Fifty Shades of Fiction Culpability

As Fifty Shades of Grey gets ready to hit theaters, many in the BDSM community are outraged. BDSM is a variety of erotic actions which are often characterized by bondage/discipline, domination/submissive, sadism/masochism. These practices are often fulfilled through roleplay, restraint and other partner interactions. The community itself actually subsists through a larger variety of erotic actions which are usually seen as “counter culture.” The interesting part about BDSM is while it explores the darker and more deviant side of our sexuality, it also has extremely strict rules and guidelines; which lead me back to the Fifty Shades of Grey outrage.

The community of BDSM finds that sexual acts are a supreme form of passion and sexual freedom, but many see the book series as counter to their cause. Researchers at Ohio State University have even argued that the relationship between the two main characters is indeed not BDSM, but actually partner abuse. So it begs the question: should publishers warn readers about the pitfalls of romanticizing fiction?

While I have not read the book series myself, I have noticed that this trend of romanticizing abusive relationships before when Twilight first came out. While Twilight is supposed to be an innocuous, teen melodrama about eternal love, many felt that the book misrepresented a healthy relationship. Psychology Today wrote an article about the abusive tendencies and characteristics of the two main characters in Twilight. A lot of people feel that Twilight gives young girls the wrong impression about what love is and what a healthy relationship is, which will in turn lead to them gravitating towards abusive relationships. I have to agree, from what I have read and seen; there is something very stalker/relationship hostage going on in the series.

We can see in today’s romances there is a severe dissolution from the “princess relationship” we were all once raised on. Many women in their twenties and thirties were raised on the “Disney Princess” concept; we would all find our princes and live happily ever after. Except, princes have castles and riches beyond all else, and that is not how the real world works. Yet, with the climbing divorce rate, we can see how these stories we were raised on really colored our perceptions.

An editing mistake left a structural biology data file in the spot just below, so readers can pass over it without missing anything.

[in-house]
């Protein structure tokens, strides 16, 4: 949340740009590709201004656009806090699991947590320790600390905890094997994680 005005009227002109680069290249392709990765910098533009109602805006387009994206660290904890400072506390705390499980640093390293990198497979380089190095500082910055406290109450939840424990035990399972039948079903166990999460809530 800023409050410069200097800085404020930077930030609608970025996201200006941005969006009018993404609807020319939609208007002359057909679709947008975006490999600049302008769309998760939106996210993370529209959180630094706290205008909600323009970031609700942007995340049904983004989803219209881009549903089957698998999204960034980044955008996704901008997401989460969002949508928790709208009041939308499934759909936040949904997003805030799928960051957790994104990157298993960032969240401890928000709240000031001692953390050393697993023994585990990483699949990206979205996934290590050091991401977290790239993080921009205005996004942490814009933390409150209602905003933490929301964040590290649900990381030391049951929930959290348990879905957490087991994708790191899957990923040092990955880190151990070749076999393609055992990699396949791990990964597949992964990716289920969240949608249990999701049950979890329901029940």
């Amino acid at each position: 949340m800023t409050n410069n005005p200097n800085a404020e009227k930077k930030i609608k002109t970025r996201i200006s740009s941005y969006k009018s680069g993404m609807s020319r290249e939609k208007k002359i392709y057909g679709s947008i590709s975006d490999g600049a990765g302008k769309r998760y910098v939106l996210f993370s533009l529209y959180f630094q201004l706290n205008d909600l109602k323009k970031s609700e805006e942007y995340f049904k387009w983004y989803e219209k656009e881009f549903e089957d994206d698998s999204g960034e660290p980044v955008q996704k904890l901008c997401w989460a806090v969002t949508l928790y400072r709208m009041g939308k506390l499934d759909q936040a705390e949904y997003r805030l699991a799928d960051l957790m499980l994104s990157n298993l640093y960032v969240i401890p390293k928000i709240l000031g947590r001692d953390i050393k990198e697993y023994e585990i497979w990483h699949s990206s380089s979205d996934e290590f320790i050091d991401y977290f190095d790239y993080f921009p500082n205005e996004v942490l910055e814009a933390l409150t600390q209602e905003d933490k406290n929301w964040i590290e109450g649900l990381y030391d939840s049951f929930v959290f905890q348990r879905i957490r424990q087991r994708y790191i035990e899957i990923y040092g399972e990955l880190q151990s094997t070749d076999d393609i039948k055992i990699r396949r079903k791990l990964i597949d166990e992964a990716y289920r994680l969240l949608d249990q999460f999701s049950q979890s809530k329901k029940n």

By no means am I bashing either book/movie. We have a right to read, watch, and write whatever we like. I have even enjoyed some of Anne Rampling’s stories and picked up a few “trashy” romance novels before. However, the key is to remember they are fiction. But in a world of low self-esteem, it is very easy for a girl to be entranced by the idea of being Bella or Anastasia. After all, who would not want complete and utter attention of a male, especially when they wield power of money and immortality? We are all capable of being sucked in to these fictional worlds. So it begs the question, should there be some sort of caveat? What I really mean to say is, that in a world of fiction, not true stories, do publishers and the authors need to be held accountable for the ideas that they set forth? Whether it is a caveat lector (let the reader beware) or links to get help, young women need to know abuse is not okay.

                “The ideas set forth in Fifty Shades of Grey are wholly a work of fiction and fantasy. We understand that this work may be seen as misconstruing to the BDSM community and it is not our intent to undermine them. We understand that the community feels strongly about their process, and wants everyone to feel safe in their practices. If you are interested in these communities the links provided can be valuable resources in enjoying BDSM or other sexual practices.”

Of course, valuable links would follow the statement. The thought originally crossed my mind with an old copy of The DaVinci Code and the game Assassin’s Creed. Both are works of fiction based on the real events and things around the world. They both take fiction and mix it with reality to the point that people forget that it is not real. Yet both had simple forewords reminding people that they were works of fiction which were based on some realistic information; however, they should not be taken to heart. It was simple and clean, but it was an honest reminder. Sometimes we take things to heart.

In the end, the book industry may never feel the need for such caveats. There is a certain expectation that the reader will not fall into the trap that the main characters do. However, relationship abuse is very real and is not BDSM. If you are interested in BDSM there is a site called BDSM for dummies; it is a great way to arm yourself with the proper knowledge of erotic interactions. That being said, if you would like to know more about abusive relationships or think you may be in one please check out the National Domestic Violence Hotline or Help Guide.   In the end, be smart when you read and realize that there are no relationships like Bella’s or Anastasia’s in the real world. They are fictions and should be treated as such. Caveat Lector.

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About Rebecca Lisi 16 Articles
Rebecca is a lifelong gamer, thanks to her two older brothers. She enjoys rpgs and is a veteran of raiding in World of Warcraft. While, she loves gaming, she is an amateur historian and writer. Rebecca graduated from Montclair State University with a BS in marketing and management. She is also has played ice hockey for Elmira College, and is a volunteer EMT.

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